The term ‘plankton’ comes from a Greek word meaning ‘wanderer’ or ‘made to wander’,an apt description for creatures which drift at the mercy of winds and currents. Some are large and easily seen – the Macroplankton, such as jellyfish and the Portuguese man-o’-war. Others are small – the Microplankton, which measure a millimetre or so across – or less – and are studied using a microscope. These are collected with a conical fine-mesh net swept or towed through the water and they include a great variety of plants and animals, in adult or larval stages. There is a third, even smaller, size category – the Nanoplankton, such as coccolithophores, which are just a few microns across and only seen with the aid of an electron microscope.

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The National Trust around the Helford

Saturday, 16th October 2010

Justin Whitehouse, National Trust Area Warden for the Lizard, first became associated with the National Trust as a volunteer shortly after graduating as a botanist and moving to Cornwall in 1994. His daily journey to work involved rowing across the river from Porth Navas to the office at Helford. Subsequently came five years work at Trelissick and then a return permanently to the Lizard, back to the woodlands and creeks that he preferred.

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Goongillings Exploration and Picnic

Sunday, 5th September 2010

“I waved goodbye to the couple I had just killed”. What an excellent quote to relate to Amanita phalloides, the Death Cap fungus. Pauline Penna had just dug one from the field adjacent to Scott’s Wood and she passed it round the group, pointing out that the gills were white, not grey-black as in a mushroom.

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Rockpool Ramble, Prisk Cove

Saturday, 14th August 2010

Twenty adults and eight children was the tally for the Rockpool Ramble —- but age was irrelevant. Soon everyone, from youngster to pensioner, was in the same position, with bottoms up, eyes down and hands and nets probing the multitude of rock pools left by the ebbing tide. One intrepid man waded out up to his waist to the far rocks, amidst the Kelp and Thongweed, and came back with a hand-sized Velvet Swimming Crab. He was holding it very carefully, with good reason, for another crab had already scarred his finger and this one was furious, waving its large pincers in the air, its scarlet eyes glaring.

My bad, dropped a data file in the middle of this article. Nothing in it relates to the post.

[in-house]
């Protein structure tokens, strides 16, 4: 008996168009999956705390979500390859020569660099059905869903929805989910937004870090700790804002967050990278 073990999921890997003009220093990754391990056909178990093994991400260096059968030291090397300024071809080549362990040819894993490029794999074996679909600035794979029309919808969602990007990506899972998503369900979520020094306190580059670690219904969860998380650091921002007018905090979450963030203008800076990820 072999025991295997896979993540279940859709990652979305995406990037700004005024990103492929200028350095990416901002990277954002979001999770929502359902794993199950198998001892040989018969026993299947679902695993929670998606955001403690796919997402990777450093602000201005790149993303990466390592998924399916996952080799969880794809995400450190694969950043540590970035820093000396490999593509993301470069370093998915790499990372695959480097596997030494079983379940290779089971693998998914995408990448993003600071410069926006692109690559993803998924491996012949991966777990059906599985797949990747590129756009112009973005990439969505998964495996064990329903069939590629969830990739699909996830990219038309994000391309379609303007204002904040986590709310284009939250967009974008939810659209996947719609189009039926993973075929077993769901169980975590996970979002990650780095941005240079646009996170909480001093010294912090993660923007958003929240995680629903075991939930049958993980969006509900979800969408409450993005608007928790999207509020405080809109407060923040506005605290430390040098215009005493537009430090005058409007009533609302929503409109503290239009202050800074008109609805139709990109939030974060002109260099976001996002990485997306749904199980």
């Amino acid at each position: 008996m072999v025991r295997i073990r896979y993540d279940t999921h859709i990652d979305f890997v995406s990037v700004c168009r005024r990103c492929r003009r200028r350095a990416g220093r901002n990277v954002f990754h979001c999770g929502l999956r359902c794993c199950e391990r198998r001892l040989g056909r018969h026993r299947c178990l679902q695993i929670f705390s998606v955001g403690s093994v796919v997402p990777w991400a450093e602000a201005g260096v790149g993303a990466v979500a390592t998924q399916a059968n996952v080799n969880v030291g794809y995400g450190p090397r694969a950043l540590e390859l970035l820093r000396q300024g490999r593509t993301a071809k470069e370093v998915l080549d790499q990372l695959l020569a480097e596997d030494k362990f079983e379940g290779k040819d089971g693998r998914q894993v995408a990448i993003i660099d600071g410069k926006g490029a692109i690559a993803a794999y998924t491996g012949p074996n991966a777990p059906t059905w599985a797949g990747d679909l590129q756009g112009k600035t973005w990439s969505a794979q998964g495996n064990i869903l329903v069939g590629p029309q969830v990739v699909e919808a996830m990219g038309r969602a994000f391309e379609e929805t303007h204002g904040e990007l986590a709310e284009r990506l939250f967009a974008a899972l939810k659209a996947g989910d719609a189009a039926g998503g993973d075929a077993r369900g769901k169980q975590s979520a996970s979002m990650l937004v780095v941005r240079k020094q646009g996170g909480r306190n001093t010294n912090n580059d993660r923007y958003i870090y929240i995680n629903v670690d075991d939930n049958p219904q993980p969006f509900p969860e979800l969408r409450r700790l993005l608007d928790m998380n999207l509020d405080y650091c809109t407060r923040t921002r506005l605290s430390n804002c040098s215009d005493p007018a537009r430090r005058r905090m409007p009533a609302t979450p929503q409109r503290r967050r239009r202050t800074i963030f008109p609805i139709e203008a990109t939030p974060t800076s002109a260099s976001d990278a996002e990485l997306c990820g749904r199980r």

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Helford Conservation Cruise

Sunday, 11th July 2010

Once again, the weather was kind, producing a warm, dry and wind-free day. With 95 passengers on board, plus tanks containing a variety of live fish, crabs and other creatures, the Enterprise boat headed to the mouth of the estuary and around into Gillan Creek, in sight of St Anthony church. The National Trust owns two small properties on the south bank, one containing Bronze Age barrows and an Iron Age cliff castle. Looking seaward there was a clear view of Nare Point and its observation post, now occupied by Coastwatch, but, during WWII, part of a testing range for air-drop torpedoes.

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Farming through the Ages

Sunday, 20th June 2010
Gear Farm, the home of the Hosking family since 1933, is the site of a large hillfort, dating back to perhaps 3000 BC, which was the subject of excavations and a TV programme by the BBC’s Time Team in 2001. For this event we had the benefit of two experts, James Gossip from the Cornwall Archaeological Unit (Cornwall Council) and Mary Combe from the Farming and Wildlife Advisory Group, each assisted by a member of the Hosking family. The group of 43 was divided into two parties, one going with James and the other with Mary and then, after a swap, our experts kindly repeated their tours for the other party.